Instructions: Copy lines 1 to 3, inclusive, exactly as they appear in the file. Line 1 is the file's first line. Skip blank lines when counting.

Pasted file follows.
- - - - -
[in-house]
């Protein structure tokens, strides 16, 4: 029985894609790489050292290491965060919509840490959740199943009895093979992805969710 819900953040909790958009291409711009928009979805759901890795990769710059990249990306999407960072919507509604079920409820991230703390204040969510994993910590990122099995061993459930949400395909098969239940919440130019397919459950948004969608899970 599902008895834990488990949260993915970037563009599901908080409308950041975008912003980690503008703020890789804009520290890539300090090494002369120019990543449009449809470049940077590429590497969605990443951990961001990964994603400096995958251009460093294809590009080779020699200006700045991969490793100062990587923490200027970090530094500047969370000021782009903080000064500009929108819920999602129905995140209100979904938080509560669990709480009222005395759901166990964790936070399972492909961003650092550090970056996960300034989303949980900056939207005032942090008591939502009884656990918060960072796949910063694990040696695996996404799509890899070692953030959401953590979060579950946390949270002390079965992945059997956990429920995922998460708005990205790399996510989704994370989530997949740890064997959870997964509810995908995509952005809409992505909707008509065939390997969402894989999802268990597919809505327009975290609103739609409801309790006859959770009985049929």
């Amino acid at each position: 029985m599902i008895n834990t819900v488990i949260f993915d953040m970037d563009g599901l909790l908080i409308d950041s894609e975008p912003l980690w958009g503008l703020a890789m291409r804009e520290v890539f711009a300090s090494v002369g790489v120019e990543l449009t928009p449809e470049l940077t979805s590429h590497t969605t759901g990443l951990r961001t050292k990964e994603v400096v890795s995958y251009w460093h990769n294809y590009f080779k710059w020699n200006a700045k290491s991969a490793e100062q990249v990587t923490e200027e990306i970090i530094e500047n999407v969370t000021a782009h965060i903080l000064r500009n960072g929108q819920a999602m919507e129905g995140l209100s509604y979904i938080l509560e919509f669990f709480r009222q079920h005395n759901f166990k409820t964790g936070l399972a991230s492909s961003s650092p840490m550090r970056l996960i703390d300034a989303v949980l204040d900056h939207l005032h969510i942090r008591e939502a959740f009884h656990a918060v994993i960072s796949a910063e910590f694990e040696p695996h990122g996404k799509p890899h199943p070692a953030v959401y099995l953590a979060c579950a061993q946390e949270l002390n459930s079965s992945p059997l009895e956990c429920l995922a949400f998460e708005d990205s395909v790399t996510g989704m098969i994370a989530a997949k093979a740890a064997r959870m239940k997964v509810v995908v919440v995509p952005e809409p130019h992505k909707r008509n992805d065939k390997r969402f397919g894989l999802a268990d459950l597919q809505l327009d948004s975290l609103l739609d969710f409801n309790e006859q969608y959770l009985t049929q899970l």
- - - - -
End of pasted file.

[in-house]
């Protein structure tokens, strides 16, 4: 029985894609790489050292290491965060919509840490959740199943009895093979992805969710 819900953040909790958009291409711009928009979805759901890795990769710059990249990306999407960072919507509604079920409820991230703390204040969510994993910590990122099995061993459930949400395909098969239940919440130019397919459950948004969608899970 599902008895834990488990949260993915970037563009599901908080409308950041975008912003980690503008703020890789804009520290890539300090090494002369120019990543449009449809470049940077590429590497969605990443951990961001990964994603400096995958251009460093294809590009080779020699200006700045991969490793100062990587923490200027970090530094500047969370000021782009903080000064500009929108819920999602129905995140209100979904938080509560669990709480009222005395759901166990964790936070399972492909961003650092550090970056996960300034989303949980900056939207005032942090008591939502009884656990918060960072796949910063694990040696695996996404799509890899070692953030959401953590979060579950946390949270002390079965992945059997956990429920995922998460708005990205790399996510989704994370989530997949740890064997959870997964509810995908995509952005809409992505909707008509065939390997969402894989999802268990597919809505327009975290609103739609409801309790006859959770009985049929």
């Amino acid at each position: 029985m599902i008895n834990t819900v488990i949260f993915d953040m970037d563009g599901l909790l908080i409308d950041s894609e975008p912003l980690w958009g503008l703020a890789m291409r804009e520290v890539f711009a300090s090494v002369g790489v120019e990543l449009t928009p449809e470049l940077t979805s590429h590497t969605t759901g990443l951990r961001t050292k990964e994603v400096v890795s995958y251009w460093h990769n294809y590009f080779k710059w020699n200006a700045k290491s991969a490793e100062q990249v990587t923490e200027e990306i970090i530094e500047n999407v969370t000021a782009h965060i903080l000064r500009n960072g929108q819920a999602m919507e129905g995140l209100s509604y979904i938080l509560e919509f669990f709480r009222q079920h005395n759901f166990k409820t964790g936070l399972a991230s492909s961003s650092p840490m550090r970056l996960i703390d300034a989303v949980l204040d900056h939207l005032h969510i942090r008591e939502a959740f009884h656990a918060v994993i960072s796949a910063e910590f694990e040696p695996h990122g996404k799509p890899h199943p070692a953030v959401y099995l953590a979060c579950a061993q946390e949270l002390n459930s079965s992945p059997l009895e956990c429920l995922a949400f998460e708005d990205s395909v790399t996510g989704m098969i994370a989530a997949k093979a740890a064997r959870m239940k997964v509810v995908v919440v995509p952005e809409p130019h992505k909707r008509n992805d065939k390997r969402f397919g894989l999802a268990d459950l597919q809505l327009d948004s975290l609103l739609d969710f409801n309790e006859q969608y959770l009985t049929q899970l």